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I'm working through some exercises and have got a warning that states:

implicit conversion loses integer precision 'NSUInteger' (aka 'unsigned long') to 'int'

I'm quite the noob and would appreciate any help.. thanks.

#import <Foundation/Foundation.h>

int main (int argc, const char * argv[])

{
    @autoreleasepool {


        NSArray *myColors;

        int i;
        int count;

        myColors = @[@"Red", @"Green", @"Blue", @"Yellow"];

        count = myColors.count; //  <<< issue warning here

        for (i = 0; i < count; i++)

        NSLog (@"Element %i = %@", i, [myColors objectAtIndex: i]);

    }


return 0;

}

Screenshot

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3 Answers 3

up vote 288 down vote accepted

The count method of NSArray returns an NSUInteger, and on the 64-bit OS X platform

  • NSUInteger is defined as unsigned long, and
  • unsigned long is a 64-bit unsigned integer.
  • int is a 32-bit integer.

So int is a "smaller" datatype than NSUInteger, therefore the compiler warning.

See also NSUInteger in the "Foundation Data Types Reference":

When building 32-bit applications, NSUInteger is a 32-bit unsigned integer. A 64-bit application treats NSUInteger as a 64-bit unsigned integer.

To fix that compiler warning, you can either declare the local count variable as

NSUInteger count;

or (if you are sure that your array will never contain more than 2^31-1 elements!), add an explicit cast:

int count = (int)[myColors count];
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1  
Thanks Martin.. I'll have to keep that in mind.. –  monkeyboy Jun 5 '13 at 13:12
15  
Just to add - I voted up this answer as I received a crap load of warnings and errors all of a sudden in my Xcode 5 project. You mentioned 64bit which lead me to look at my build settings. Xcode changed it to 64bit mode which threw up errors. Changing it back to arvm7 fixed all of them. –  Tander Jan 8 '14 at 7:11
1  
@Tander is there a performance difference between compiling 64bit vs armv7? –  Shaun Budhram Mar 13 '14 at 19:24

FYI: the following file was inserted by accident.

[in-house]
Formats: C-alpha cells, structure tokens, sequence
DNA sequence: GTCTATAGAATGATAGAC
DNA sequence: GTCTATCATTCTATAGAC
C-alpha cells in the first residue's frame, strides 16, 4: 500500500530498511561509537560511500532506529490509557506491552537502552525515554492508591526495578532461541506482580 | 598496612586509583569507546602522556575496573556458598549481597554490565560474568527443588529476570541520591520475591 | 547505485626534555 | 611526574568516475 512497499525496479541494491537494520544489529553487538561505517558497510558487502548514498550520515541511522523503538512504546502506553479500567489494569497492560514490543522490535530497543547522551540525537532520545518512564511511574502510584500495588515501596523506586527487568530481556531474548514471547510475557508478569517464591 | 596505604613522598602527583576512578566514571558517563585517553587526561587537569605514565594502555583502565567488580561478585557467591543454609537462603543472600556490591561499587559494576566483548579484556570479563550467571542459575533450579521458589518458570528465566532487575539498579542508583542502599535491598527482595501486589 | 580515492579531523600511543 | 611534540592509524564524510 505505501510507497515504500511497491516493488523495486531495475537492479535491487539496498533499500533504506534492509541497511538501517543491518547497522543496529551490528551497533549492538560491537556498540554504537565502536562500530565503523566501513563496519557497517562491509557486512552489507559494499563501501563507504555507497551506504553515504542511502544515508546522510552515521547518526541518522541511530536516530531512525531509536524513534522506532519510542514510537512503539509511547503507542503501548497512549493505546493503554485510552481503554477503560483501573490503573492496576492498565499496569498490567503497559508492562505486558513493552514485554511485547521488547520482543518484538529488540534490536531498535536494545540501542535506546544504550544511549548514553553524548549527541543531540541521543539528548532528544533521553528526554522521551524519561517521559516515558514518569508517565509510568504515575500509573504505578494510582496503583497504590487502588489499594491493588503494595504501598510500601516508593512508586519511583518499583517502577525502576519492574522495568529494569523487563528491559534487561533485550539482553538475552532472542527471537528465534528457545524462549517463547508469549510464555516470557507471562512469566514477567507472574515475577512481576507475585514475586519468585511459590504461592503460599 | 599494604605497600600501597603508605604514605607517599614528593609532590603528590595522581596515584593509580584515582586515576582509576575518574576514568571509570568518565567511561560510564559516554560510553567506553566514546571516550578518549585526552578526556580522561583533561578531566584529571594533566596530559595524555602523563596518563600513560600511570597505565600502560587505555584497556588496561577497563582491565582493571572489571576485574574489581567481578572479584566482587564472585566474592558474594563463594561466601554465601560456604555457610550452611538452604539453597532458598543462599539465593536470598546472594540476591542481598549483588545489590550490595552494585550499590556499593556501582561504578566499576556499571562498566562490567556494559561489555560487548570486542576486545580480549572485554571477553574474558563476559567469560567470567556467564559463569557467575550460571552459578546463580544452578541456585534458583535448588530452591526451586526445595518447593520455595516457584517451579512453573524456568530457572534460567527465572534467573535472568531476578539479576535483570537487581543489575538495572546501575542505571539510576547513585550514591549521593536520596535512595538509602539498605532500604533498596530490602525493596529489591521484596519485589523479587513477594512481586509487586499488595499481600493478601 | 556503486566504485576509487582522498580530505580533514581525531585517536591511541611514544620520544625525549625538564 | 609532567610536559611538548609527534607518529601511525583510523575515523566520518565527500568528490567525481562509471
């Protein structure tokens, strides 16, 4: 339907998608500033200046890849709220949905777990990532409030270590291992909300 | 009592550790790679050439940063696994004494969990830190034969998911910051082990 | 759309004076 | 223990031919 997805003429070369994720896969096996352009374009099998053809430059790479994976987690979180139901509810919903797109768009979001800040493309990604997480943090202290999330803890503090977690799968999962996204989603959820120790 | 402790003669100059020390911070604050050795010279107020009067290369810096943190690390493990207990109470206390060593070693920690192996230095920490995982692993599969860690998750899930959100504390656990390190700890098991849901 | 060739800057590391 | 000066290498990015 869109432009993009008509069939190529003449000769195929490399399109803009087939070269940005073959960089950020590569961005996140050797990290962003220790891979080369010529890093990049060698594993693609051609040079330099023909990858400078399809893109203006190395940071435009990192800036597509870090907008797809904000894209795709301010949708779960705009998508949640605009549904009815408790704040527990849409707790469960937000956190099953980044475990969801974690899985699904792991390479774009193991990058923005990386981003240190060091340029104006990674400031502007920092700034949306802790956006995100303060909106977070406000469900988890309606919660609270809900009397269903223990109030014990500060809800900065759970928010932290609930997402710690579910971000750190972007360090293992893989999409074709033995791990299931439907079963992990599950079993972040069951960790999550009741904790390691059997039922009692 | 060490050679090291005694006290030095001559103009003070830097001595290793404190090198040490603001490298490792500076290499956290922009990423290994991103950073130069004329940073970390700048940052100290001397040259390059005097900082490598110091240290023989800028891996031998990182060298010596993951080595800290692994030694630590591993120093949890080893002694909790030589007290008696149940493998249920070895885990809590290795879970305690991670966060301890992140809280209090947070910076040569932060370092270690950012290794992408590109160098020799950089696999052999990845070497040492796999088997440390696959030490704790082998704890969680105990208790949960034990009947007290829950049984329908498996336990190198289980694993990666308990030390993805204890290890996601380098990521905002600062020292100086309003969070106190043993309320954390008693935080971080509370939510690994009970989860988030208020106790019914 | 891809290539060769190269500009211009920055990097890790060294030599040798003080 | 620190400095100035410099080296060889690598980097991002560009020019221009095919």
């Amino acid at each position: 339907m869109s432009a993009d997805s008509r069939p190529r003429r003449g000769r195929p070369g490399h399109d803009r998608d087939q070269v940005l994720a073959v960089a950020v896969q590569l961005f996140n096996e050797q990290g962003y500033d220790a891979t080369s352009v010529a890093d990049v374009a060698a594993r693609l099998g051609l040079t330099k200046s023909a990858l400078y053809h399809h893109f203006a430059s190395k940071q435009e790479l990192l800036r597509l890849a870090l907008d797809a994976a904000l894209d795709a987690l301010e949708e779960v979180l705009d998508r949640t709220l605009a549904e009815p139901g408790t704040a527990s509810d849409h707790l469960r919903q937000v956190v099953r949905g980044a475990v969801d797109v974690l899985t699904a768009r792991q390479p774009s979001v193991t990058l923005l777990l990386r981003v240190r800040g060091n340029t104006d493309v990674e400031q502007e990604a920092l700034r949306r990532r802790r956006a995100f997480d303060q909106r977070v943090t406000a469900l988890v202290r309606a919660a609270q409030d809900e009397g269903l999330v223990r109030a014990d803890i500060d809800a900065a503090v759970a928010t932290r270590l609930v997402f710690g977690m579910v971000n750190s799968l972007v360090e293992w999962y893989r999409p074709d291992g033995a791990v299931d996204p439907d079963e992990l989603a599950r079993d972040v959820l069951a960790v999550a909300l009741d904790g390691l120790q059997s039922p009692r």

1  
@ShaunBudhram By the looks of it nope. I haven't seen any difference. It will only make a difference in apps that use the CPU heavily - games for example would see a benefit compiling for 64 bit. –  Tander Mar 13 '14 at 19:27
5  
"Starting February 1, 2015, new iOS apps uploaded to the App Store must include 64-bit support..." - Apple Developer News and Updates, October 20, 2014 –  Pang Dec 8 '14 at 3:32

Contrary to Martin's answer, casting to int (or ignoring the warning) isn't always safe even if you know your array doesn't have more than 2^31-1 elements. Not when compiling for 64-bit.

For example:

NSArray *array = @[@"a", @"b", @"c"];

int i = (int) [array indexOfObject:@"d"];
// indexOfObject returned NSNotFound, which is NSIntegerMax, which is LONG_MAX in 64 bit.
// We cast this to int and got -1.
// But -1 != NSNotFound. Trouble ahead!

if (i == NSNotFound) {
    // thought we'd get here, but we don't
    NSLog(@"it's not here");
}
else {
    // this is what actually happens
    NSLog(@"it's here: %d", i);

    // **** crash horribly ****
    NSLog(@"the object is %@", array[i]);
}
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5  
You are right that casting the result of indexOfObject: would be a bad idea. My answer was meant for the specific code in the question, and the count method cannot return NSNotFound. I did not recommend to cast to int or ignore warnings generally. Sorry if that was unclear. In fact your sample code would generate a warning at if (i == NSNotFound) if compiled for 64-bit, so the problem would not go unnoticed. –  Martin R Aug 4 '14 at 6:53
    
@Adrian: If you don't mind, what do you suggest the asker do? –  moonman239 May 22 at 3:29
    
@moonman239 In general, I would use a variable of the correct type if possible (@MartinR's first suggestion) as opposed to casting (his second). As he points out, casting is safe in this particular case, but I think it's a poor habit to get into, as it can have unexpected consequences (as in my example). I posted because I have been bitten by this specific situation (although that's a good point about the == compiler warning, which I must have missed). –  Adrian May 24 at 8:07

Change key in Project > Build Setting "typecheck calls to printf/scanf : NO"

Explanation : [How it works]

Check calls to printf and scanf, etc., to make sure that the arguments supplied have types appropriate to the format string specified, and that the conversions specified in the format string make sense.

Hope it work

Other warning

objective c implicit conversion loses integer precision 'NSUInteger' (aka 'unsigned long') to 'int

Change key "implicit conversion to 32Bits Type > Debug > *64 architecture : No"

[caution: It may void other warning of 64 Bits architecture conversion].

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This does not provide an answer to the question. To critique or request clarification from an author, leave a comment below their post - you can always comment on your own posts, and once you have sufficient reputation you will be able to comment on any post. –  SpiderCode Jan 21 at 13:19
    
if you wanted to just convert your 32 bits library into 64 bits, this is a promising option. –  Sanghoon Mar 28 at 19:26

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